On Election Day, voters in towns around the country went to the polls to vote on important energy issues. In some of these areas, voters understood that chasing energy jobs out of their town isn’t a good way to grow their economy. Unfortunately, anti-energy activists prevailed in other areas.
Here’s a rundown of what happened:
Maine – In South Portland, a group placed an ordinance on the ballot that would have effectively shut down the working waterfront to fuel and oil businesses, costing Maine 5,600 jobs and millions in revenue. The voters in that city rejected this job-killing proposal.
Ohio – Three Ohio cities had local bans on hydraulic fracturing on the ballot. In two of those cities, voters stood up for jobs and economic development and rejected the bans. Voters in one town, Bowling Green, believed the misinformation about fracking and approved a ban.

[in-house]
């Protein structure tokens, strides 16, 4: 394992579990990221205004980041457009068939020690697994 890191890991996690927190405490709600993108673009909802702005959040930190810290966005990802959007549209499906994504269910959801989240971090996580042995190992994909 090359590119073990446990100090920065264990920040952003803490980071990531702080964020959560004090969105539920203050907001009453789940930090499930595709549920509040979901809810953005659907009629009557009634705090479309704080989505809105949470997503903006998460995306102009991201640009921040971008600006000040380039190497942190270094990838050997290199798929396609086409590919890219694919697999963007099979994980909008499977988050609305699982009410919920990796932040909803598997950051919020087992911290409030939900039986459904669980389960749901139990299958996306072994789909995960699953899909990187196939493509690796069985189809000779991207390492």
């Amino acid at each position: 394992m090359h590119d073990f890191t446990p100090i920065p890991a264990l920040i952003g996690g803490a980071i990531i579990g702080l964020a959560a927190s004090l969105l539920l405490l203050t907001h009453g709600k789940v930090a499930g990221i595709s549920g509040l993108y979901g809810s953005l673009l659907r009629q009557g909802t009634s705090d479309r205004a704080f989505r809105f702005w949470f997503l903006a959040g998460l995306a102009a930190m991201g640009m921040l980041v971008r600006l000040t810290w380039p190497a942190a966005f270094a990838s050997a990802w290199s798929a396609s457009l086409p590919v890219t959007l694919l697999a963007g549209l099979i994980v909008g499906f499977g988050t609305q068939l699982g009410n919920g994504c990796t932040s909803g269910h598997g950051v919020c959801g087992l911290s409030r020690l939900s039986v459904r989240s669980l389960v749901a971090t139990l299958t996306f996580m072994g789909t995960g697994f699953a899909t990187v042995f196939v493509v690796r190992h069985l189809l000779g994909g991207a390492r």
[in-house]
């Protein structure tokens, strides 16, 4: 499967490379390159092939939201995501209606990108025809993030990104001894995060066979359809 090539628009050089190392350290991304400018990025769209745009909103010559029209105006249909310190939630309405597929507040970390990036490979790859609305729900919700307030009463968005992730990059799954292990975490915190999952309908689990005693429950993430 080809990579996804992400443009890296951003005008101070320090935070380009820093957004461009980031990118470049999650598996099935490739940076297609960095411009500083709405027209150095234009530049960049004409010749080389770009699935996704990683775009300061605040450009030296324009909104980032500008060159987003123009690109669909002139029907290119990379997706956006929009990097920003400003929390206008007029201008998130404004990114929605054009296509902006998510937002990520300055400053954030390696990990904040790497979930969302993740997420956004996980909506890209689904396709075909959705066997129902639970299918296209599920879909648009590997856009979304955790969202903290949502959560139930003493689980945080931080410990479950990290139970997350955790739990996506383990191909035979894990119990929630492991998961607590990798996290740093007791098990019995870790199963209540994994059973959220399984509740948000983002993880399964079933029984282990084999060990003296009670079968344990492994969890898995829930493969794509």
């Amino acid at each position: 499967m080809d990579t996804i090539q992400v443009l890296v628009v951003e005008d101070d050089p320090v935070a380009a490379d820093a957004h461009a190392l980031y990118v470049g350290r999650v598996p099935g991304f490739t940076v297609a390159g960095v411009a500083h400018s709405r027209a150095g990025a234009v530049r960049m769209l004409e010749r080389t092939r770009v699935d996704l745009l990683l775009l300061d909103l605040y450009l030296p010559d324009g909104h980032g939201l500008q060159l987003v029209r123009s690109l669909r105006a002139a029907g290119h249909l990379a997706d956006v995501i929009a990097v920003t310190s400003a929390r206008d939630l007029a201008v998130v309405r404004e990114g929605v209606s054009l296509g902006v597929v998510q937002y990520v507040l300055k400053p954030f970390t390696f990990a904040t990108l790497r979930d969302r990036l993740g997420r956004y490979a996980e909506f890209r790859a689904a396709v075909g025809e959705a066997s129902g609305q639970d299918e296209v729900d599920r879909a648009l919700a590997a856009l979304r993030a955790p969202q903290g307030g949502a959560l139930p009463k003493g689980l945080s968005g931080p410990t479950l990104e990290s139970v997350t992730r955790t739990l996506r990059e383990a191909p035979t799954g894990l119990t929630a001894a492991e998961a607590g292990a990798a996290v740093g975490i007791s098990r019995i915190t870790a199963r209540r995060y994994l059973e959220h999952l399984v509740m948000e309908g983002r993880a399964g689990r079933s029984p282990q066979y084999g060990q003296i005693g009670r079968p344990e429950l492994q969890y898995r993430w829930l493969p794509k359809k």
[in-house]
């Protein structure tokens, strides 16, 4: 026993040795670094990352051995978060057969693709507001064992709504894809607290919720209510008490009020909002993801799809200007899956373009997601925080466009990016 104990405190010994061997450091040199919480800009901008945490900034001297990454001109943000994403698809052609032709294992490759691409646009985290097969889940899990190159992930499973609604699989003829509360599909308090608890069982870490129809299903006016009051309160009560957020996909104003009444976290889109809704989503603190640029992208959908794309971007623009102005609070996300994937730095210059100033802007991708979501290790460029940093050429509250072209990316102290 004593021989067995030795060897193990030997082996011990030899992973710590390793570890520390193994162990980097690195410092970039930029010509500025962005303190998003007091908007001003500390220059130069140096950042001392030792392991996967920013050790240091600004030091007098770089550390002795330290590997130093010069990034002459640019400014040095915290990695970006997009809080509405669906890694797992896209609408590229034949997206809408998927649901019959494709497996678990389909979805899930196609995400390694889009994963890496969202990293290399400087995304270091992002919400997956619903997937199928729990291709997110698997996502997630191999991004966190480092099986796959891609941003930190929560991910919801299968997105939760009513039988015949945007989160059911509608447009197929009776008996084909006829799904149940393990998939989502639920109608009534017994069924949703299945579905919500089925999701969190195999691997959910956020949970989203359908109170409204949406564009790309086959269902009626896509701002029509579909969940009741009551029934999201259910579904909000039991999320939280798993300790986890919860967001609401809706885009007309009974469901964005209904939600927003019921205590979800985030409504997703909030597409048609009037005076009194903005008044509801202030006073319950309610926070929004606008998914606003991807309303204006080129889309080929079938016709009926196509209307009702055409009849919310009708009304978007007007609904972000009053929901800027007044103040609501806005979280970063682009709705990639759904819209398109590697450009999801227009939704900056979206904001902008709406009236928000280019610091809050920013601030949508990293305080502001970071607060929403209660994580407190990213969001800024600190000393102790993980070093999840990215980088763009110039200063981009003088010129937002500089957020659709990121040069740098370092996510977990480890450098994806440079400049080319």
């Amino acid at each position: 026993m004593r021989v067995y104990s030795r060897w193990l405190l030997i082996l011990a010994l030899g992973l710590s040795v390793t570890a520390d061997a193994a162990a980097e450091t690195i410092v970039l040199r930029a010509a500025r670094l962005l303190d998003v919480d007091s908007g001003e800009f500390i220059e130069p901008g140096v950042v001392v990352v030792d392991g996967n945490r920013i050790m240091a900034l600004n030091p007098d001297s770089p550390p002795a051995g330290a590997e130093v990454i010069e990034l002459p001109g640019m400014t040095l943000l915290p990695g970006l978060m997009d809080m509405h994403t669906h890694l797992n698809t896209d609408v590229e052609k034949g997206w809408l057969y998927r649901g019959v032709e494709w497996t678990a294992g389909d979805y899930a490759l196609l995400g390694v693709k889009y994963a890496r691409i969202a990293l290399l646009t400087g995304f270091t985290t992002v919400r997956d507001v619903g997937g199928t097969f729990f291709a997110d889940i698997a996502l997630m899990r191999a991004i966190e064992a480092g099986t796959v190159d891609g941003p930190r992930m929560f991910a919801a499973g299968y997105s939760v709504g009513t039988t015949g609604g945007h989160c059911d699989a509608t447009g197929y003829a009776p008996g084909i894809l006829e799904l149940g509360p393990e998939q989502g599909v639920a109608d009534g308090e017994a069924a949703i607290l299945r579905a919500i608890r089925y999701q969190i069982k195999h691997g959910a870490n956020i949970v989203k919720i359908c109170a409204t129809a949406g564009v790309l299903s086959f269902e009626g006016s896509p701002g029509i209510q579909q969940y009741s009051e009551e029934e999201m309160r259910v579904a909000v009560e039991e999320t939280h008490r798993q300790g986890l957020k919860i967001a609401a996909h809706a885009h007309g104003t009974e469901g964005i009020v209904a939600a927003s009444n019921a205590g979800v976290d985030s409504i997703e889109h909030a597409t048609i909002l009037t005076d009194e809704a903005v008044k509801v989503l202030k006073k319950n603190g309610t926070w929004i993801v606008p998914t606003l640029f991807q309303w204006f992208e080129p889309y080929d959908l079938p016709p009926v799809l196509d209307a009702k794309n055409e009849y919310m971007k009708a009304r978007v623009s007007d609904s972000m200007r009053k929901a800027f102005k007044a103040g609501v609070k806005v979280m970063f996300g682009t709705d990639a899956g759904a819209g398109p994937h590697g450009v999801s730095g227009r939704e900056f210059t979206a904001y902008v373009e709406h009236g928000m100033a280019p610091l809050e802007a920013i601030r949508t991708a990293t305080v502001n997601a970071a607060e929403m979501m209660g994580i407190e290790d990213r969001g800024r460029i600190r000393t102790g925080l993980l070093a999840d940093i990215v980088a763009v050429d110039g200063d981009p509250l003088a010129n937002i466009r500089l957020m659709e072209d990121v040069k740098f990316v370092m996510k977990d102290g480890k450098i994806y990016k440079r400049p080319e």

Colorado – Energy production fared poorly in Colorado. Even though oil and natural gas drilling supports 111,000 Colorado jobs, voters in four of the state’s cities approved local hydraulic fracturing bans. With a potential statewide ban on the ballot next year, it is more important than ever for Energy Citizens in Colorado to make their voices hears.
These results illustrate the importance of Energy Citizens getting active in their communities. Wherever we can spread the truth about energy development and the safety of hydraulic fracturing, we can win these votes. The facts are on our side but we can’t allow anti-energy activists to spread falsehoods about oil and natural gas production or they will score victories.
2013 was just the beginning; there will be more efforts in 2014 to put these local anti-energy initiatives on the ballot. It’s time for Energy Citizens to get to work!